Participants will be randomly assigned to one of two groups. The Experimental Group will receive anti-CD3 mAb treatment plus Diabetes Standard of Care Treatment; the Active Comparator Group will receive Diabetes Standard of Care Treatment. The Experimental Group will be treated with the antibody for the first 14 days of the study and again one year later. These participants will be admitted to the hospital for the first 5 days of a treatment cycle. Participants who live within 1 hour of the hospital may receive the remainder of a treatment cycle as an outpatient, but those who live farther away will be hospitalized for 14 days. For the first treatment cycle, there will be study visits on the 3 consecutive days after the treatment cycle and at Months 1, 2, 3, 6, 9, and 12. For the second treatment cycle, there will be study visits on the 3 consecutive days after the treatment cycle and at Months 13, 16, 19, 21, and 24.The Active Comparator Group will have 12 study visits over two years.

At study entry, all participants will receive daily iron supplementation, either as ferrous sulfate or a multivitamin with iron. Participants will be followed for up to 2 years to assess their overall diabetes health and to capture laboratory measures of beta cell and immune system function. Medication history and adverse event assessment will occur at all visits. A physical exam, vital signs measurement, and blood collection will occur at most visits. Medical history and urine collection will occur at selected visits.

Interventional
Phase 2
Allocation: Randomized
Endpoint Classification: Efficacy Study
Intervention Model: Parallel Assignment
Masking: Open Label
Primary Purpose: Treatment
Diabetes Mellitus, Type 1
  • Biological: Anti-CD3 mAb
    Daily 14-day dose escalation course at study entry, with possible second course after 12-month interval
    Other Names:
    • mAb hOKT3gamma1(Ala-Ala)
    • teplizumab
    • MGA031
  • Other: Diabetes Standard of Care Treatment
    Receipt of intensive diabetes standard of care treatment/management under the care of a physician: dietary counseling, insulin dosing and multiple consultations during the course of the trial with the clinical diabetes management team.
  • Dietary Supplement: Iron supplementation
    Immediately following randomization, all participants regardless of arm allocation begin iron supplementation with either ferrous sulfate or multivitamin with iron.
    Other Names:
    • MVI
    • Fer-In-Sol
    • Feosol
    • Fer-Iron
    • Ferolix
    • FeroSul
    • Irospan
  • Experimental: Anti-CD3 mAb Plus Diabetes Standard of Care Treatment

    Subjects receive 1.) a 14-day course of anti-CD3 monoclonal antibody (mAb) intravenously (IV) comprised of daily doses of 51 µg/m2, 103 µg/m2, 207 µg/m2, 413 µg/m2, and 10 days of 826 µg/m2 [Cycle 1] and, when eligible per protocol, receipt of a second 14-day course after a 12-month interval (at month 13)[Cycle 2]. Note: Prior to May 2007, the course of IV daily doses of anti-CD3 mAb were: 57 µg/m2, 115 µg/m2, 230 µg/m2, 460 µg/m2, and 10 days of 919 µg/m2 and, when eligible per protocol, a second course after a 12-month interval (at month 13). 2.) and intensive diabetes standard of care treatment/management under the care of a physician: dietary counseling, insulin dosing and multiple consultations during the course of the trial with the clinical diabetes management team.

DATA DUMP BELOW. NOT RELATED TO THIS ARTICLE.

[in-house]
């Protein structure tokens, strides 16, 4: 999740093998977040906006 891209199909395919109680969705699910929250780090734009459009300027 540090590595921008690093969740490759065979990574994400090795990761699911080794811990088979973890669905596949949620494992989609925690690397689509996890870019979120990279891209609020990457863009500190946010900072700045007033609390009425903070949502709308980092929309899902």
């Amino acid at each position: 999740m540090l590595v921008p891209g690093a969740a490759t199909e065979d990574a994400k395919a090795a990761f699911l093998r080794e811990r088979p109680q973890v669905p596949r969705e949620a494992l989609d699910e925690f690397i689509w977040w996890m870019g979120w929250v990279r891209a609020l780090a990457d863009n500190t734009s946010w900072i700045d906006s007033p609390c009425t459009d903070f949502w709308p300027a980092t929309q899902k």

Iron supplementation initiated status post treatment randomization.

    Interventions:
    • Biological: Anti-CD3 mAb
    • Other: Diabetes Standard of Care Treatment
    • Dietary Supplement: Iron supplementation
  • Active Comparator: Diabetes Standard of Care Treatment

    Subjects receive intensive diabetes standard of care treatment/management under the care of a physician: dietary counseling, insulin dosing and multiple consultations during the course of the trial with the clinical diabetes management team.

    Iron supplementation initiated status post treatment randomization.

    Interventions:
    • Other: Diabetes Standard of Care Treatment
    • Dietary Supplement: Iron supplementation

*   Includes publications given by the data provider as well as publications identified by ClinicalTrials.gov Identifier (NCT Number) in Medline.
 
Completed
83
March 2011
March 2011   (final data collection date for primary outcome measure)

Inclusion Criteria:

  • Diagnosis of type 1 diabetes (according to American Diabetes Association [ADA] criteria) within the 8 weeks prior to study entry
  • Weigh at least 25 kg (55 lbs)
  • Insulin autoantibodies assessed within 10 days of any insulin use OR anti-glutamic acid decarboxylase (GAD) autoantibodies OR anti-ICA512/IA-2 autoantibodies
  • Subjects or guardian(s) willing to provide informed consent

Exclusion Criteria:

  • Prior participation in a clinical trial that could potentially affect diabetes condition or immunologic status
  • Participation in another investigational clinical trial within the 6 weeks prior to study entry
  • Pregnancy or breastfeeding
Both
8 Years to 30 Years
No
Contact information is only displayed when the study is recruiting subjects
United States
 
NCT00129259
DAIT ITN027AI
Yes
National Institute of Allergy and Infectious Diseases (NIAID)
National Institute of Allergy and Infectious Diseases (NIAID)
Immune Tolerance Network (ITN)
Principal Investigator: Kevan Herold, MD Yale University
National Institute of Allergy and Infectious Diseases (NIAID)
June 2014

ICMJE     Data element required by the International Committee of Medical Journal Editors and the World Health Organization ICTRP